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A night of challenges, a night of success for John Mellencamp, Lucinda Williams

Bank of America Pavilion, Boston, July 14, 2008

Reviewed by Gabi P. Remz

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John Mellencamp's performance was a night of challenges to the nearly 5,000 fans in attendance. Playing six songs from his T Bone Burnett-produced album out the next day, "Life Death Love and Freedom," Mellencamp urged fans to enjoy and embrace the unfamiliar.

Fans responded warmly to the first new song, "My Sweet Love," played 4 songs into the 100-minute show, the first of 2 nights. Mellencamp lowered the energy level a bit for the fresh tune, as it came following, a passionate rendition of "I'm Not Running Anymore." That included such delights as a Mellencamp shimmy and a quick, graceful flip of the mic while taking a breath.

This first challenge was a success for Mellencamp, who was able to seamlessly mix in the new with the old. Mellencamp gave a full effort to entertain in every song, often accompanying an instrumental with an inventive dance move or his seemingly favorite move, the "Jump and Pump," where he would jump in the air, violently extend a leg and pump his fist, clearly demonstrating his overwhelming passion.

Mellencamp was not the only one who stood out. Violinist Miriam Sturm was striking in her ability to complement Mellencamp on stage. She started "Check It Out" with a zealous solo, setting the high energy level for the rest of the band, as well as for the audience. Sturm was the strongest force behind Mellencamp, but was also matched at times by guitarist Andy York, who additionally provided back-up vocals.

The second challenge Mellencamp gave was a simple one, as prior to his performance of "Jena," his powerful new song condemning the events surrounding the infamous Jena 6 in Louisiana, he implored fans to eradicate racism. Mellencamp revealed a heartfelt story about being in a band at age 14 while another band member who was black, faced racism from many, even though the black member was arguably the most talented member. With lyrics such as "Some day some way sanity will prevail" and "Take your nooses down" while the video screen behind the band flashed photographs of Martin Luther King, Mellencamp portrayed his dream to end racism and the crowd once again responded with powerful ovations.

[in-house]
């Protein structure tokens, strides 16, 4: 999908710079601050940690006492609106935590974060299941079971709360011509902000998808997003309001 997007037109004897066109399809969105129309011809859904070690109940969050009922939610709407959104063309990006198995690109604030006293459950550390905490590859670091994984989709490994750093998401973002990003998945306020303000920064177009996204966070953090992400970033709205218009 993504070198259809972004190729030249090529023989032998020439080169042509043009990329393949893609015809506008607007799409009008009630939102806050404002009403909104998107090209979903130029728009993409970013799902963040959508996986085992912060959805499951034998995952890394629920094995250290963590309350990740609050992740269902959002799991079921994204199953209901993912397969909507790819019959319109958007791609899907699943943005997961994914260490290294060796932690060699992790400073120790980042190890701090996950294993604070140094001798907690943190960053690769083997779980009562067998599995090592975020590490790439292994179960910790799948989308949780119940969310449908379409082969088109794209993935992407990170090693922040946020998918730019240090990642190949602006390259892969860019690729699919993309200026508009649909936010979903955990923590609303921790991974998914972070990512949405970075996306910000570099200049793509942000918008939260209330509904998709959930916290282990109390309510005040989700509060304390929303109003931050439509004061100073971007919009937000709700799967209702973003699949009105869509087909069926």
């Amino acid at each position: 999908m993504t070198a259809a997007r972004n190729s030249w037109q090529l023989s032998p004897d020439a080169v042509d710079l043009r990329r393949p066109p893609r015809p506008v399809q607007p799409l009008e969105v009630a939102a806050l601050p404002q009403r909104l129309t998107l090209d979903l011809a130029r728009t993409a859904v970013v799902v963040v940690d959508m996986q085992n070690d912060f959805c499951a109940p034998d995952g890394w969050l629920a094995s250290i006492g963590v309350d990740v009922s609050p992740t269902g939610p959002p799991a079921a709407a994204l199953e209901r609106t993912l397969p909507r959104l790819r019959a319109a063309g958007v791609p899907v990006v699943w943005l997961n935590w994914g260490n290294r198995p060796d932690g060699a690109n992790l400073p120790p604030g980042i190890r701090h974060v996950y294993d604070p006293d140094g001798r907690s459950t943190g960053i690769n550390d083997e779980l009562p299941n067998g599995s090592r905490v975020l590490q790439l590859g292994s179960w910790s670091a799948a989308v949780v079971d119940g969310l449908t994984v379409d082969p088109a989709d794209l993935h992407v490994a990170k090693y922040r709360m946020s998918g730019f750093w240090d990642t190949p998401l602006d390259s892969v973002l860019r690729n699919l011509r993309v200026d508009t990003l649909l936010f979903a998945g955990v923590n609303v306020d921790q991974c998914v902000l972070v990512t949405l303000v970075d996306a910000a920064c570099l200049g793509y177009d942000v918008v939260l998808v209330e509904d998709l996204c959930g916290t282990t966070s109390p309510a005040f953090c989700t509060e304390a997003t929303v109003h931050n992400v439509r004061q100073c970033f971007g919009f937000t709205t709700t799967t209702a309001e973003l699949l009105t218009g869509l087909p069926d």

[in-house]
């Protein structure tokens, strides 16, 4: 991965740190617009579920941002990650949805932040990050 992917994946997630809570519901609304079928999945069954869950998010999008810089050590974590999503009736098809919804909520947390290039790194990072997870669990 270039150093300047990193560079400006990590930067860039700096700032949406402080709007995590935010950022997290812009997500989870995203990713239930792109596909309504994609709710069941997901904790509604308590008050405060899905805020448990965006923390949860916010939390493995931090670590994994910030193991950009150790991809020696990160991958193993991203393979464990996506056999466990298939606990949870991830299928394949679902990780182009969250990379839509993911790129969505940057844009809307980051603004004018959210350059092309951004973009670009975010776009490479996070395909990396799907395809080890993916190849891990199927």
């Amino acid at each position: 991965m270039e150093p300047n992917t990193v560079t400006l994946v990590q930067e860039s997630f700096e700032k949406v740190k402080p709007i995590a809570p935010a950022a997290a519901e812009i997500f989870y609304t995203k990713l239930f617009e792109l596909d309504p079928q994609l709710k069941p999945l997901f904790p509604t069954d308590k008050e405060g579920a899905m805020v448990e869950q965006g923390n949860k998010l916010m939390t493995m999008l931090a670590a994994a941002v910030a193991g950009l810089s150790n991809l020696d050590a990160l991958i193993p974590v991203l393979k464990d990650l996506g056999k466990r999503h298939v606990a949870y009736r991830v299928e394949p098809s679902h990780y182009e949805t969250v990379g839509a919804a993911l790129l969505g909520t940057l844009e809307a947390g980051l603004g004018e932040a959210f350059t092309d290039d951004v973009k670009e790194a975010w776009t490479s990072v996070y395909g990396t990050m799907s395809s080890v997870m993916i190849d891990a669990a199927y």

Mixed in with his anti-racism remarks were Mellencamp's numerous references to high gas prices and the current Iraq war. For his one-song encore, Mellencamp performed "The Authority Song," which certainly took on new meaning since he first released the hit in 1983.

Mellencamp challenged his audience a final time, telling the fans to sing along with him so loud that "Washington D.C. will hear us." And once again, the fans did as Mellencamp wished, not only singing along, but also dancing, some even up and down the aisles. The overwhelming energy of Mellencamp and the crowd as "The Authority Song" came to an end perfectly reflected a triumphant night of challenges from John Mellencamp.

Lucinda Williams opened for Mellencamp, eager to perform three new songs from her upcoming album, due out in September. Williams revealed her wonderfully swampy voice with unequivocal fervor throughout her 55-minute stint, but, unfortunately, few were there early enough to see her. Williams clearly acknowledged that fact, but was gracious nonetheless, as prior to opening her set with "Passionate Kisses," she thanked the sparse crowd for arriving early.

The many fans that filed in after the 7:30 start of the show should regret this fact, as Williams played "Passionate Kisses" solo on an acoustic guitar, which enabled her voice to shine. She quickly transitioned from that to an exciting, upbeat version of a new song "Real Love" with her backing quartet joining her.

Several of Williams' songs exposed a real sense of negativity towards relationships, the pinnacle of which was reached during "Come On" where Williams sang in her strongest voice of the night, "You can't light my fire so f--- off!"

Drummer Butch Norton, bedecked in a cowboy hat, was also impressive, playing several songs with one hand, shaking a tambourine with other and holding his second drumstick in his mouth. Williams was a superb opening to a successful night of rootsy, heartland music.